Undoubtedly, the godmother finds happiness and ecstasy in the seamless interplay of the two worlds separated by time and space. She becomes more confident and grounded through the process of cleaning the house, the dream-like purchasing of ingredients, the preparation of the meal and the opening of the door for her guests.
Similarly, in “Hopscotch,” Sylvia cannot ever entirely leave Guyana behind, as her current experiences in her country of residence become laden with associations of the Guyanese landscape—where, for instance, something as simple as the sight of milk bottles on a doorstep in England turns into memories of ice-cream from home (p. 53). Like the godmother, Sylvia’s memories from home function to stabilise and often justify her migrant status. Though her memories are not always pleasant, their interplay with her current landscape functions to remind her of her purpose in England, and makes her feel fulfilled, especially when she consciously allows the happier memories to roam freely in her mind. An example of her delight at the merging of the two spaces comes when she calls her friend Carmen through the operator: “The switchboard operator says ‘Carmen’ with her English voice. So comforting the sound of her name, even on English lips. It is the sound of two worlds coming together, an English voice pronouncing the name of an old friend from Guyana” (p. 57). Meeting with Carmen brings Sylvia to a deep sense of stability through memory: “There are few friendships like this to bring back my girlhood, to make me remember the taste of food I never eat anymore…the feel of Guyana sun and rain and breeze…walking barefoot on a hand-polished floorboard…. She makes me feel as if I could be completely my same old self” (p. 59). Like the godmother, the happiness that Sylvia finds worth mentioning is associated with the interplay being at its sharpest, and memory being most ‘beautified.’
Even though time marks its passage on her life on the English landscape, the effect of the interplay is still strongly retained almost two decades after Sylvia’s migrant story begins. On meeting another friend Dell almost 20 years later from the date of the Guyanese ice-cream memories layered on the English milk bottles image, Sylvia is found to still be stabilising herself with a similar mental layering technique: “Love, hot buns and Caribbean tongue…The memories are so strong now because Dell is making them strong. I have to remind myself we are in a cottage at the roadside of a solitary part of the English countryside. We are in England. I am living in the past” (p. 62). In Sylvia’s mind, so fused are the two landscapes that she must constantly remind herself of her current location; she thinks: “Even the silence of an English village can resonate with Guyanese history” (p. 63). But though she steadily reminds herself of her physical location, it appears as if in order to achieve some stability, she must consciously scan the English landscape for its relationship with the landscape of her birth: “The thatch on the cottages here could just as well be thatch on a benab. Suffolk is flat like Guyana. In Devon, there is a small town… [with] a seawall there, a real seawall that looks just like the Georgetown seawall. Even the beaches are similar. Sometimes, England can be like Guyana” (p. 60). Sylvia’s intense desire to connect the two landscapes springs from her need to validate her existence in both places. Throughout the visit with her friend, Sylvia keeps nurturing and revelling in the interplay: “…Dell brings out plates of steaming hot prawn curry, and we lie on the ground at four, in the English afternoon, and eat the curry…. It was Dell and all the memories of our lives falling out of the big, blue summer sky that is like the Guyana sky” (pp. 60–61). In identifying the things that are simultaneously and seamlessly English and Guyanese, Sylvia finds stability. Through this interplay of memory and current reality, her world makes sense. As a migrant, she assures herself that her resident landscape can be just like her homeland, in order to convince herself that she has not really lost her original place in the world, a convincing that is crucial to her own ontology, and ultimately, to her survival as a migrant.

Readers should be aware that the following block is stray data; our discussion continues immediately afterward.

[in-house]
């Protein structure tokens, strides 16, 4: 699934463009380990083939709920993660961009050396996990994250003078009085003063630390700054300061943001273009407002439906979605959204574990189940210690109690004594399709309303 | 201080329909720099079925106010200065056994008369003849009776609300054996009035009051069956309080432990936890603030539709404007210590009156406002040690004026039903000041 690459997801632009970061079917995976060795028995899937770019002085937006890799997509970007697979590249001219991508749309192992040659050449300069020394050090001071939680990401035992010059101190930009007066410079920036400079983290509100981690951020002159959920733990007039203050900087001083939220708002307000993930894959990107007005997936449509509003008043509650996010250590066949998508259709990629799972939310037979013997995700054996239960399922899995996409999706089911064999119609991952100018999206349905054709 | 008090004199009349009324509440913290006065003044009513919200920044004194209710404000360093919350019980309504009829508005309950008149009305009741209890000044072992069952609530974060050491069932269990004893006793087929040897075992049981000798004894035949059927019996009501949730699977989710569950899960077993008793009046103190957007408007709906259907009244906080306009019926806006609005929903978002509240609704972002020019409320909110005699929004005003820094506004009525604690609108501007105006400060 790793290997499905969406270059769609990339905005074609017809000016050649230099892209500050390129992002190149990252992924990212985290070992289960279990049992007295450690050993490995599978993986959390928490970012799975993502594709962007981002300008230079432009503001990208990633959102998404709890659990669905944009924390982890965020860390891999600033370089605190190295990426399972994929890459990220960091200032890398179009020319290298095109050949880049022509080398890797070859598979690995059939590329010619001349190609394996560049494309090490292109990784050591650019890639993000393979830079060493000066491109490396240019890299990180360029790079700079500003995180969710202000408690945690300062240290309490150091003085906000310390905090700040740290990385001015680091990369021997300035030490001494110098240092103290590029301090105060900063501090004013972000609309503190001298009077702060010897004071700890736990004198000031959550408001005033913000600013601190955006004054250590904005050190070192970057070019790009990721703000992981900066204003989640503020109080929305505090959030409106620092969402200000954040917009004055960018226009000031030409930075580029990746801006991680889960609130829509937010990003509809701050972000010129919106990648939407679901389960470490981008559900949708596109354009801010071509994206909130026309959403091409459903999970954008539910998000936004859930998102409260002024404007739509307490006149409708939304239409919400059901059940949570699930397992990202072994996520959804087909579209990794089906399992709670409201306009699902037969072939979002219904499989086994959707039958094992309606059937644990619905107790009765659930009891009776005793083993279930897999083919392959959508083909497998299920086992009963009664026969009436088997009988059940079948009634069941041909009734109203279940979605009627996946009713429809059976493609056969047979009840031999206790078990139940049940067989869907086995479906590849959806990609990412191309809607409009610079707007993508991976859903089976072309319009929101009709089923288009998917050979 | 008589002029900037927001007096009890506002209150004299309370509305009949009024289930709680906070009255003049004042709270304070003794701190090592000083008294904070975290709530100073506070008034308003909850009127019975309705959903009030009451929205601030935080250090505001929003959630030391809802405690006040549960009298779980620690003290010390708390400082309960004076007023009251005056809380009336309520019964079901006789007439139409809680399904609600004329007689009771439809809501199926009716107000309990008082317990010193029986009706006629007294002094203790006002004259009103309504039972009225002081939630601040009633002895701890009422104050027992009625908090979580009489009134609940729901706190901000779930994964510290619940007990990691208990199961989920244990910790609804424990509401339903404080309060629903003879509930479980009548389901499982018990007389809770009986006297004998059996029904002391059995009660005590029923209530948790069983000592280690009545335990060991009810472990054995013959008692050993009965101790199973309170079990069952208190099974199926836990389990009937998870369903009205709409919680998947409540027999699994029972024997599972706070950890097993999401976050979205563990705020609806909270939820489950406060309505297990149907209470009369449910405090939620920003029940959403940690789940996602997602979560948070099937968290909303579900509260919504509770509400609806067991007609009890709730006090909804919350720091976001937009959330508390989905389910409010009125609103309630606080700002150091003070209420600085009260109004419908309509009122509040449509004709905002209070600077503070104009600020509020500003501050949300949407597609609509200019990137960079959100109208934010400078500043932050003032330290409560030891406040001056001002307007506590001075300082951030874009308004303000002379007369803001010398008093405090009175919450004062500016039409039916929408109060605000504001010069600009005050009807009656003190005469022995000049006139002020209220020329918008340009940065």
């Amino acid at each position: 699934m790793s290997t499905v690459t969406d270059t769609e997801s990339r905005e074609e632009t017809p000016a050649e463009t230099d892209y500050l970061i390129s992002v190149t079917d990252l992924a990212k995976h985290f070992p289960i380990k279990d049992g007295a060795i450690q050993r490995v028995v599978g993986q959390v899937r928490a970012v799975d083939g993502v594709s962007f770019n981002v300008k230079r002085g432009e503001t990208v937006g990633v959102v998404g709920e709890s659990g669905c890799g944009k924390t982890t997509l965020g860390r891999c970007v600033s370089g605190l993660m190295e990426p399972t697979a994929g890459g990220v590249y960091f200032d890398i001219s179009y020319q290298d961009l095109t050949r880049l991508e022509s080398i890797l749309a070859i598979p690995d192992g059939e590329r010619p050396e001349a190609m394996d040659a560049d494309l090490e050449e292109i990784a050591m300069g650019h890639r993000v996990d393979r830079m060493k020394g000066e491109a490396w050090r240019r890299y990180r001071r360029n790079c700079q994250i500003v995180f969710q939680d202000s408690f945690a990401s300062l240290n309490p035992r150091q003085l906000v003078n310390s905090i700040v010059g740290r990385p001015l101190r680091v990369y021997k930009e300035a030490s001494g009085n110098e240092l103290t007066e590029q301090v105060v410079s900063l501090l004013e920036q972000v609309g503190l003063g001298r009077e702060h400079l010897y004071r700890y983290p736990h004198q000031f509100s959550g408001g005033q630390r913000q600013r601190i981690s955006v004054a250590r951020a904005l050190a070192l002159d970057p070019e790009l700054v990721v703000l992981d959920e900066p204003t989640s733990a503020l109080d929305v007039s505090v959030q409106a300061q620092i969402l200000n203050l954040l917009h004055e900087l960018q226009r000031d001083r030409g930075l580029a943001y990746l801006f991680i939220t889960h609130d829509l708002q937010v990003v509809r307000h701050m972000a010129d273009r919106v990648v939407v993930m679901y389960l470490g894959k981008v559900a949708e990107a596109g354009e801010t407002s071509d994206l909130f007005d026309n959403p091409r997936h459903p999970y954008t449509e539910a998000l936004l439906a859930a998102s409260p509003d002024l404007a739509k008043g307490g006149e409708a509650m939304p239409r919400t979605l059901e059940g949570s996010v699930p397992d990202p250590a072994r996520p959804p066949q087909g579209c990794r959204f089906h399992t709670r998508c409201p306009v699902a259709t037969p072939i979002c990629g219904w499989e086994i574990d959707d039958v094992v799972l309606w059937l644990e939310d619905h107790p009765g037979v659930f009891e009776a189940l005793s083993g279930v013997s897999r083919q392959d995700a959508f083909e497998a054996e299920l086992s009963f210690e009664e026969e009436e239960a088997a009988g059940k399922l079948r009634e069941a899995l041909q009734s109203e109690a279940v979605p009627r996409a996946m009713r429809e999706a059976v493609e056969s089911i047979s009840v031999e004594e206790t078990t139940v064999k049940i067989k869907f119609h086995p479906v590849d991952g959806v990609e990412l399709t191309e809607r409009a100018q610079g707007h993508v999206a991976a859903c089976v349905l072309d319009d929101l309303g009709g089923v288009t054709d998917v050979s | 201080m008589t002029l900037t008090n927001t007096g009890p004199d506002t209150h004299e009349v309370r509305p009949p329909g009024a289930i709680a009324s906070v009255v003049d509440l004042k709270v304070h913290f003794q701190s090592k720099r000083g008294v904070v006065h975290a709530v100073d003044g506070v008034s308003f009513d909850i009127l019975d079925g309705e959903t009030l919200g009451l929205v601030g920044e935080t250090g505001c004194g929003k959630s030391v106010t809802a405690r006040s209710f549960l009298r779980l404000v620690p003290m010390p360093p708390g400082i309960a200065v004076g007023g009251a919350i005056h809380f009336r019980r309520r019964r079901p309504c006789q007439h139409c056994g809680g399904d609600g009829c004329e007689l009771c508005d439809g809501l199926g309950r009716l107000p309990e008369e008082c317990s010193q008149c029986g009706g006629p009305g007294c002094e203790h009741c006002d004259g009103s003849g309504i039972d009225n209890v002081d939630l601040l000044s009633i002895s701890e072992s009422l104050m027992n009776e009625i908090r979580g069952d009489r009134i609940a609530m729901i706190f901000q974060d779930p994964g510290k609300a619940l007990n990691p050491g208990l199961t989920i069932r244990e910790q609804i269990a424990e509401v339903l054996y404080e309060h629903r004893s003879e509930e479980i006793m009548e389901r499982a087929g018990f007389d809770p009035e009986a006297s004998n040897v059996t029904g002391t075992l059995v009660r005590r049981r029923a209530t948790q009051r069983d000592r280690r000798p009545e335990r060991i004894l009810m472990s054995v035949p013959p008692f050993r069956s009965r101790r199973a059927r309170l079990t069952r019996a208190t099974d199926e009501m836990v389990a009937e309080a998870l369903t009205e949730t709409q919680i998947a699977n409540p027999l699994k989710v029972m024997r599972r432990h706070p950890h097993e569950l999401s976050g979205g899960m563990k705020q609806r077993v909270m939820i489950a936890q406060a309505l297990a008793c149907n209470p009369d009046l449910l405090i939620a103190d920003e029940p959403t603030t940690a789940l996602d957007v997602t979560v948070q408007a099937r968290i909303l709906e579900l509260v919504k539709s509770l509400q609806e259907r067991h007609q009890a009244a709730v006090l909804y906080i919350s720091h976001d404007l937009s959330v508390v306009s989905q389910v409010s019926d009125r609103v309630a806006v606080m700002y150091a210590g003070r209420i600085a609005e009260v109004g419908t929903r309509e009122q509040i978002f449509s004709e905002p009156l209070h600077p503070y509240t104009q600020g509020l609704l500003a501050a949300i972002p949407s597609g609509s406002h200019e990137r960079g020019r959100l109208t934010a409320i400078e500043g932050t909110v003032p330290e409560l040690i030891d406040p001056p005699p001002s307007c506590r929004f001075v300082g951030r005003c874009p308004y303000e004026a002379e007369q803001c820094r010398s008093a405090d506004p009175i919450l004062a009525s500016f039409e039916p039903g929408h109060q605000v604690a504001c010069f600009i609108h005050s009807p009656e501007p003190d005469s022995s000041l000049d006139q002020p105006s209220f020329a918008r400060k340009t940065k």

In “London and New York,” the narrator finds stability through food in various consciously selected restaurants. In her migrant experience, and like the godmother and Sylvia, food from British Guiana, later Guyana, is superimposed on her everyday experiences. In The Canton, she manages to stay close to her Guyanese–Chinese grandmother’s East Indian-influenced cooking, and this dining experience sustains her existence in England: “So while I sit at my table at The Canton, I am a secure child again in British Guiana….When I eat roast Duck and Chinese greens at The Canton in London, I taste East Indian duck in their Chinese duck, I taste Guyanese calaloo in Chinese greens. In my memory, I am in a Guyanese garden” (p. 96). The protagonist also constantly seeks out a similar experience at Omni’s, a restaurant closer to her residence, a restaurant that evokes memories of her father as he existed on another landscape. In fact, whenever the protagonist finds another restaurant that strengthens the interplay of the two landscapes, she appears more stabilised. This is the case when she discovers Cafe Jam in Brixton that fills her senses with dishes like her mother’s African–Guyanese cooking: “When our meal arrived, it was cooked in the Guyanese style, down to the black cake dessert. Now I eat at Cafe Jam regularly and I am really happy when I have to wait a long time for the ingredients to be brought in from down the road” (p. 99). This narrator, like the godmother and Sylvia, revels in a deep-seated joy, as emphasised by her words ‘really happy’, as the interplay of landscapes impresses itself on her mind, and as the food keeps the channels of memory open and functions as a negotiator of her migrant identity.